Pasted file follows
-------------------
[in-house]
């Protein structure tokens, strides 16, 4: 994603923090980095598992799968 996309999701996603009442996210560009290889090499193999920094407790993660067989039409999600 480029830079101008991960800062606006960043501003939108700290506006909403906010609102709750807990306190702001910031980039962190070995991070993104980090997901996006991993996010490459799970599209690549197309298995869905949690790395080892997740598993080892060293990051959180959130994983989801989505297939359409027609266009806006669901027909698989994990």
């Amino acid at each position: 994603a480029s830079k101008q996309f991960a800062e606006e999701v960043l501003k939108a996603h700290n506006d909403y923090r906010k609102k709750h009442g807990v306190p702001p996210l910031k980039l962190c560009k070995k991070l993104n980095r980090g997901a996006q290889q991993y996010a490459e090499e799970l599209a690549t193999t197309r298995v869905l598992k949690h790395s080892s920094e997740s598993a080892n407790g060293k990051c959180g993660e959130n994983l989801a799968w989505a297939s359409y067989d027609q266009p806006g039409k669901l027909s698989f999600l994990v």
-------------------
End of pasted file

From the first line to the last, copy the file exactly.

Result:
[in-house]
């Protein structure tokens, strides 16, 4: 994603923090980095598992799968 996309999701996603009442996210560009290889090499193999920094407790993660067989039409999600 480029830079101008991960800062606006960043501003939108700290506006909403906010609102709750807990306190702001910031980039962190070995991070993104980090997901996006991993996010490459799970599209690549197309298995869905949690790395080892997740598993080892060293990051959180959130994983989801989505297939359409027609266009806006669901027909698989994990």
């Amino acid at each position: 994603a480029s830079k101008q996309f991960a800062e606006e999701v960043l501003k939108a996603h700290n506006d909403y923090r906010k609102k709750h009442g807990v306190p702001p996210l910031k980039l962190c560009k070995k991070l993104n980095r980090g997901a996006q290889q991993y996010a490459e090499e799970l599209a690549t193999t197309r298995v869905l598992k949690h790395s080892s920094e997740s598993a080892n407790g060293k990051c959180g993660e959130n994983l989801a799968w989505a297939s359409y067989d027609q266009p806006g039409k669901l027909s698989f999600l994990v």